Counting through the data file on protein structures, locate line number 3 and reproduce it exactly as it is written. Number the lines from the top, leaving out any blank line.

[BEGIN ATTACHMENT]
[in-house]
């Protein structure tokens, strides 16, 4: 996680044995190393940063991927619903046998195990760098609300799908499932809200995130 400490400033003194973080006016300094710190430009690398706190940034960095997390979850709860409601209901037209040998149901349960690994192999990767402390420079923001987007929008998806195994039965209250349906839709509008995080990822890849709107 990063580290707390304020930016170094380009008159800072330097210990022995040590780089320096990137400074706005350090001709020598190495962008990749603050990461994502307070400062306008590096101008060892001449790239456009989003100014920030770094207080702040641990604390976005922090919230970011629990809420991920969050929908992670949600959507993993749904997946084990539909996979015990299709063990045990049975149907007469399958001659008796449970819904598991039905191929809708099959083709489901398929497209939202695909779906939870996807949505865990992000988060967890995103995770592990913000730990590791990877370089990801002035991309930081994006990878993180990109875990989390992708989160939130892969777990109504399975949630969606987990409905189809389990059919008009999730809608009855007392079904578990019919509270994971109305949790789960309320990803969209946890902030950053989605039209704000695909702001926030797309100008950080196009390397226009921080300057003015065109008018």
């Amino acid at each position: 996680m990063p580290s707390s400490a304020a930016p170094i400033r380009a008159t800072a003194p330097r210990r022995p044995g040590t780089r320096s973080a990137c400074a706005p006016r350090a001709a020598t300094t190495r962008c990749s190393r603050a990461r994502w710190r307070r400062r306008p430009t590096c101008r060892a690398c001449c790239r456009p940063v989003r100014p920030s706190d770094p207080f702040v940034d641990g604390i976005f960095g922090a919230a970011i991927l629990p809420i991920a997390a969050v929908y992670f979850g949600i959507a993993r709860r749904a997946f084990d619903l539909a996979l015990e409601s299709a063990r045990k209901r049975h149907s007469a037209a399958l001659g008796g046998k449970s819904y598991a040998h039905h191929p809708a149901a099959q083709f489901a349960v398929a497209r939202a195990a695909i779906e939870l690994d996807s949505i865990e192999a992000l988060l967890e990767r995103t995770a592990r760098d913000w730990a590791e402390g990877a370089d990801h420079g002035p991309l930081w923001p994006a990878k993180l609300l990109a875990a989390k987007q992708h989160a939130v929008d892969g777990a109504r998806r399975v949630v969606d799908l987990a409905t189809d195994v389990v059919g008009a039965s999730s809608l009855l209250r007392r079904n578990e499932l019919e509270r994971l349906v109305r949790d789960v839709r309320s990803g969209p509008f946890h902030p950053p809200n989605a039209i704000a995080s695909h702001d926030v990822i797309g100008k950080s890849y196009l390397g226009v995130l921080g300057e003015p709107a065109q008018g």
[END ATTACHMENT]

């Amino acid at each position: 996680m990063p580290s707390s400490a304020a930016p170094i400033r380009a008159t800072a003194p330097r210990r022995p044995g040590t780089r320096s973080a990137c400074a706005p006016r350090a001709a020598t300094t190495r962008c990749s190393r603050a990461r994502w710190r307070r400062r306008p430009t590096c101008r060892a690398c001449c790239r456009p940063v989003r100014p920030s706190d770094p207080f702040v940034d641990g604390i976005f960095g922090a919230a970011i991927l629990p809420i991920a997390a969050v929908y992670f979850g949600i959507a993993r709860r749904a997946f084990d619903l539909a996979l015990e409601s299709a063990r045990k209901r049975h149907s007469a037209a399958l001659g008796g046998k449970s819904y598991a040998h039905h191929p809708a149901a099959q083709f489901a349960v398929a497209r939202a195990a695909i779906e939870l690994d996807s949505i865990e192999a992000l988060l967890e990767r995103t995770a592990r760098d913000w730990a590791e402390g990877a370089d990801h420079g002035p991309l930081w923001p994006a990878k993180l609300l990109a875990a989390k987007q992708h989160a939130v929008d892969g777990a109504r998806r399975v949630v969606d799908l987990a409905t189809d195994v389990v059919g008009a039965s999730s809608l009855l209250r007392r079904n578990e499932l019919e509270r994971l349906v109305r949790d789960v839709r309320s990803g969209p509008f946890h902030p950053p809200n989605a039209i704000a995080s695909h702001d926030v990822i797309g100008k950080s890849y196009l390397g226009v995130l921080g300057e003015p709107a065109q008018g």